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Energy & Commodities

How Next-generation Operating Models Will Affect Future Trading in the Energy Market

Boris Leshchinskiy, Masud Haq and Will Dusek

Executive Summary: The Future of Energy Trading

  • Expect unprecedented energy cycles with hyper-connected energy flows, new commercial opportunities and more complex structured deals
  • Prepare to deal with a higher frequency of extreme events, complex energy transitions and volatility requiring real-time position management capabilities to make optimal decisions across portfolios
  • To remain leaders, energy trading organizations should focus on:
  1. Monetizing various emerging commercialization opportunities
  2. Advancing operating models to strengthen trading capabilities  
  3. Breaking the ETRM monolith to activate emerging opportunities

What are the challenges affecting energy companies’ ability to trade successfully in the future?

Energy transition and volatility are making life more complex

War in Europe and extreme weather events in Texas have sent shockwaves across trading markets. Is this volatility a one-off incident based on the constellation of these unique, unforeseen events? Or will volatility become a new normal, magnified by energy transition and the push for carbon neutrality by 2050?

This energy transition will be different and far more complex compared to previous energy shifts. The 19th century became the “century of coal” as energy consumption transitioned away from wood. By the next century, oil had surpassed coal as the world’s primary energy source. The coming energy transition differs from past ones in a critical way: The world will not have a single favored energy source in the foreseeable future. Instead, it will depend on various interconnected energy sources (Figure 1).

  • Fragmentation of energy market between 1960 and 2050

    Figure 1: Primary energy mix, %

The growth of hydrogen and batteries will add complexity to composite value chains and further fragment secondary energy sources. According to current projections, hydrogen will account for 11 percent of global natural gas consumption and 12 percent of electricity consumption by 2030. Similarly, battery storage will amount to around eight percent of the total renewable power capacity projected to be installed by 2030, ensuring minimum intermittency, maximum reliability and new arbitrage opportunities.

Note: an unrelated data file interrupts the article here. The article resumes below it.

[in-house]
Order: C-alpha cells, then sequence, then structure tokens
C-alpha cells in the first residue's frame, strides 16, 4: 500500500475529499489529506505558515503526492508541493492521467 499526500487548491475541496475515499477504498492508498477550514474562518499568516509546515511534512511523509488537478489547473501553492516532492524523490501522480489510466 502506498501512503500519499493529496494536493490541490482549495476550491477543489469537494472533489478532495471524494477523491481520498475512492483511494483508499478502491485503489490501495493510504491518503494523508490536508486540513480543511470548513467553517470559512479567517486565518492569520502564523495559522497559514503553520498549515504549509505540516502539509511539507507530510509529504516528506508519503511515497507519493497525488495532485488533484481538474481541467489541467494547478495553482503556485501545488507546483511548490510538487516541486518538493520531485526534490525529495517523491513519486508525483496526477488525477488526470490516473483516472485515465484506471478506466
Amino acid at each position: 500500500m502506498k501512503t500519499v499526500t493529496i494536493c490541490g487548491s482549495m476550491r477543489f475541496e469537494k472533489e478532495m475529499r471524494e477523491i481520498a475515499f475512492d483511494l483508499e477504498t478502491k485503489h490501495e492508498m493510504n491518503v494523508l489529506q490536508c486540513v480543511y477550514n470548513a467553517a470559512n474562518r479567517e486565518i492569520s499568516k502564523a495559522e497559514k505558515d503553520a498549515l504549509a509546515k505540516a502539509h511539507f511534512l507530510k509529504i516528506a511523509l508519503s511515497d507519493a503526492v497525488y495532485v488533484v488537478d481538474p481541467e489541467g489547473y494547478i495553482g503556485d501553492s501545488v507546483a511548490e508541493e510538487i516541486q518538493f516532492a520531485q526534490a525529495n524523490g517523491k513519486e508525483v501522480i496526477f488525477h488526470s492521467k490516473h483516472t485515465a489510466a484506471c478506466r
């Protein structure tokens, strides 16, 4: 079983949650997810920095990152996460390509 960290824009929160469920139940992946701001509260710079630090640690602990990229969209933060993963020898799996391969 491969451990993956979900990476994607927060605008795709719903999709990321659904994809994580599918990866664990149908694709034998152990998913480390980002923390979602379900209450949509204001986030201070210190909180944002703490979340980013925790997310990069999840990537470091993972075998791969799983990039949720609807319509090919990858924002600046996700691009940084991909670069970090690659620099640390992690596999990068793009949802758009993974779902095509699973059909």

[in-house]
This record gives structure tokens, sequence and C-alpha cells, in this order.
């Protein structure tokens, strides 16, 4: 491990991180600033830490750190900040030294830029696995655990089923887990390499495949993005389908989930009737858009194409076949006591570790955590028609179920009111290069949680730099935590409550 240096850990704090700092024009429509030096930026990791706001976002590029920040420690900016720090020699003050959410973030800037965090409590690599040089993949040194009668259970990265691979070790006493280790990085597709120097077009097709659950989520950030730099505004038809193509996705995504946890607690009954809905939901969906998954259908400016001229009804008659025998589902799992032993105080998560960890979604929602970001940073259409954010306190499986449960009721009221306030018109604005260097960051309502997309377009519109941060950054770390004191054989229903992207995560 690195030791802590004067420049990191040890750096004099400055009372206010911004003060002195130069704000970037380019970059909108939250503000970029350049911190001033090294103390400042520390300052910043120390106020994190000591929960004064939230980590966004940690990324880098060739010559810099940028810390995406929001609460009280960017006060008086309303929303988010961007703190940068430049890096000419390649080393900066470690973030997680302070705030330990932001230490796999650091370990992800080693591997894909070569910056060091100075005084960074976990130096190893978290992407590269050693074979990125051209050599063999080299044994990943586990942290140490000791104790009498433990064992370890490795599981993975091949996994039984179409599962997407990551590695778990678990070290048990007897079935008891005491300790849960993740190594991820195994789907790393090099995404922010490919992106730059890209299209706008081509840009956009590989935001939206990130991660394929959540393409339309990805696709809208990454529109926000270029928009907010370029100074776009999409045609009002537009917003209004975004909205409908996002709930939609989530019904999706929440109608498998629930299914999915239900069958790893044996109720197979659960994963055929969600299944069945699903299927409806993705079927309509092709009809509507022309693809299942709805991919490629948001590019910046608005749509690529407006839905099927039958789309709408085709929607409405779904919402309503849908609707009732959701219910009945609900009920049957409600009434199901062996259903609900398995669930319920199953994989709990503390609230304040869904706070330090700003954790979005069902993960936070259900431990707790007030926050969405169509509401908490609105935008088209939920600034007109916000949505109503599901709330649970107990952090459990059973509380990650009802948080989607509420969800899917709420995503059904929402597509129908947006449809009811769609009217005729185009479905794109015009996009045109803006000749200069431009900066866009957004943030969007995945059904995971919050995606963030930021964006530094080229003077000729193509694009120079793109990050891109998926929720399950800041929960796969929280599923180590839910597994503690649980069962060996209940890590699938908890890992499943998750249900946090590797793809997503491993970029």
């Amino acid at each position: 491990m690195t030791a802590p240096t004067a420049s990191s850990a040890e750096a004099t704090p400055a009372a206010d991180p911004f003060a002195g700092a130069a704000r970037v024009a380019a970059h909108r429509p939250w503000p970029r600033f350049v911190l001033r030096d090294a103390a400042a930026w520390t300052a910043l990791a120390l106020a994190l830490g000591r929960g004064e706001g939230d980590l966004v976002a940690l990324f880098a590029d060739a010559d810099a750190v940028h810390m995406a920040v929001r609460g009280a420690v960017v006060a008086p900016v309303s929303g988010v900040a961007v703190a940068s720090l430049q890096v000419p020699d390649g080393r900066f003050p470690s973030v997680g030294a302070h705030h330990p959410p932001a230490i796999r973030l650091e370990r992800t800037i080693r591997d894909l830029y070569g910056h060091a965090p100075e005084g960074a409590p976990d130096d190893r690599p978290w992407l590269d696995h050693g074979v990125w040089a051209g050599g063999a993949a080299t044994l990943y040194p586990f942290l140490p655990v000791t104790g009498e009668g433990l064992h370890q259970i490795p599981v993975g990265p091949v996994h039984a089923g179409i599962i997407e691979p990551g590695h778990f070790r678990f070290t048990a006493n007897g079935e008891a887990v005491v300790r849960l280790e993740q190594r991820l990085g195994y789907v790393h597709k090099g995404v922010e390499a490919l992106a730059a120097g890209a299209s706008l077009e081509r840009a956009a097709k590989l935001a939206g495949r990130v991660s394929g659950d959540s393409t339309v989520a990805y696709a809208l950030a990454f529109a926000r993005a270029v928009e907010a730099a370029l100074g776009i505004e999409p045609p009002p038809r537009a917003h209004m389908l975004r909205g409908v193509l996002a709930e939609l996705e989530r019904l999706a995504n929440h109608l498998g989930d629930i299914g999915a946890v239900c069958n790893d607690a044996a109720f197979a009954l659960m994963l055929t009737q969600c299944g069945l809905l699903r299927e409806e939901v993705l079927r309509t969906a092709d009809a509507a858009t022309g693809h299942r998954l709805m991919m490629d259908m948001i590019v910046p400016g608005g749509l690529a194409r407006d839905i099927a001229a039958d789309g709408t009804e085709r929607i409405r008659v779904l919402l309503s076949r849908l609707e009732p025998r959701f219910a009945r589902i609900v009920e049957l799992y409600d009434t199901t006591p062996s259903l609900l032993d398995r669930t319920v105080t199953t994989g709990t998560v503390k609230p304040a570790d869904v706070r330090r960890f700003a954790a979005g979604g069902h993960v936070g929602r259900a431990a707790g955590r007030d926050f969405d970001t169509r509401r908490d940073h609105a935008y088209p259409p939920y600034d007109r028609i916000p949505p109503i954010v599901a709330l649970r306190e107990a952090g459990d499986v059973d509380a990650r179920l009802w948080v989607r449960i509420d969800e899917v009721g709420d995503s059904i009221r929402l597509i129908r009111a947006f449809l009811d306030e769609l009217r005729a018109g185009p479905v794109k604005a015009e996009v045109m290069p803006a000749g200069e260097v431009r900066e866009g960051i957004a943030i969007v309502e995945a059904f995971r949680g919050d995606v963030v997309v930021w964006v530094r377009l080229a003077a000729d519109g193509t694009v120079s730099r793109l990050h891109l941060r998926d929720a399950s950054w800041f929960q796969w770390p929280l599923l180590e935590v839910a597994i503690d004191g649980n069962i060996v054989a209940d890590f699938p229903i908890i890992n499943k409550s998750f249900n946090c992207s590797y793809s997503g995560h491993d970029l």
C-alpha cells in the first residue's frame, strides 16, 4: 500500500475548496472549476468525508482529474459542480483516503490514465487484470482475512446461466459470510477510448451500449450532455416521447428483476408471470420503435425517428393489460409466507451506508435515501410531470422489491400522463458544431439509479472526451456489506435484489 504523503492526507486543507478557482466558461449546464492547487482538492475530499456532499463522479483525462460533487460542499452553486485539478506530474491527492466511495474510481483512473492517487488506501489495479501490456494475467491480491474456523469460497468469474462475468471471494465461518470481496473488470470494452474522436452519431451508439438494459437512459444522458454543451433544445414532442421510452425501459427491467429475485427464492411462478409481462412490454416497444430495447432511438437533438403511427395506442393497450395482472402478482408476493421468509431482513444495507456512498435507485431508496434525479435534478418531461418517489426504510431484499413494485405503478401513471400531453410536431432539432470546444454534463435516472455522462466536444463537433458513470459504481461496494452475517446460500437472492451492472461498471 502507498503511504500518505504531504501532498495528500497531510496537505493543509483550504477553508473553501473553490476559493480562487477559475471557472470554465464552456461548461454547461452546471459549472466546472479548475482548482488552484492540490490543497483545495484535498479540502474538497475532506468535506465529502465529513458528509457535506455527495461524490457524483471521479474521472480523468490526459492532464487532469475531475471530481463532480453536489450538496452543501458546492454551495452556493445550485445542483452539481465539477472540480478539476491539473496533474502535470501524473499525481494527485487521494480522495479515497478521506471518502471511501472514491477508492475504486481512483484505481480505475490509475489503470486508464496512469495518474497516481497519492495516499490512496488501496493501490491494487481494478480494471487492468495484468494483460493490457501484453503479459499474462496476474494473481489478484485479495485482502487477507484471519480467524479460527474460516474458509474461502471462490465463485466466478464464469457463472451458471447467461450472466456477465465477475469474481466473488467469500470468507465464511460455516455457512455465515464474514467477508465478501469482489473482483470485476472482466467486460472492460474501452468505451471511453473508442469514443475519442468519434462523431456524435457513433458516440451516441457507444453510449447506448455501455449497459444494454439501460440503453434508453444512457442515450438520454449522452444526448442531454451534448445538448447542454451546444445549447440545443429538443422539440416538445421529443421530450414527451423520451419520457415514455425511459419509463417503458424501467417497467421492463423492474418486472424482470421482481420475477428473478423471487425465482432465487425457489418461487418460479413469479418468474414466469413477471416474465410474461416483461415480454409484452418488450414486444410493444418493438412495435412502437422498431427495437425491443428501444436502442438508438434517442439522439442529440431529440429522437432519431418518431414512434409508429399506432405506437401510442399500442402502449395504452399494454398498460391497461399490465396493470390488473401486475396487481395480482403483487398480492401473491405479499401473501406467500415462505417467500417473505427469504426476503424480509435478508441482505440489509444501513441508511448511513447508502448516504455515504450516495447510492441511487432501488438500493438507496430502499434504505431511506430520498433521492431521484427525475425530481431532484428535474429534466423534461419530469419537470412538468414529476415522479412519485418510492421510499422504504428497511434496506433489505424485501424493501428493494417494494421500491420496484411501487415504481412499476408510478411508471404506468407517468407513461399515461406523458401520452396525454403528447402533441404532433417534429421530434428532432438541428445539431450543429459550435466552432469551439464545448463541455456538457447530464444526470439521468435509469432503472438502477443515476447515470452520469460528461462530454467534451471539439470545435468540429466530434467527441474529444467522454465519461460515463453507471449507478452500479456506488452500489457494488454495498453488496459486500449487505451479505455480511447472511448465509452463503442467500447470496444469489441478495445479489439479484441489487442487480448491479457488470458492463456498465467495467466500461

Customers will have more choice in how they power their lives, leading to more competition across commodities. Volatility could remain as switching drives swings in demand (Figure 2).

  • Repeated rise and fall of energy prices between 2020 and 2022

    Figure 2: Energy price index, based on Jan 2020 prices, %

Organizations should revamp their strategies to remain trade energy leaders

To remain leaders and spur growth, trading organizations are finding ways to adapt their strategies across existing assets and new value pools in each of the core sectors:

Natural gas and liquefied natural gas (LNG):

Energy markets are becoming more globally interconnected. This trend challenges trading organizations to shift their approach to risk management within highly volatile natural gas and LNG portfolios, enabling them to monetize intraday volatility and manage their positions in real time. Trading organizations can shape their decisions around asset footprint optimization. This would allow them to create a single-market view by integrating proprietary knowledge with existing asset positions and third-party insights. Trading organizations can make more informed, agile decisions when they adjust their management mindset to react quickly in real time rather than delaying these decisions until end-of-day.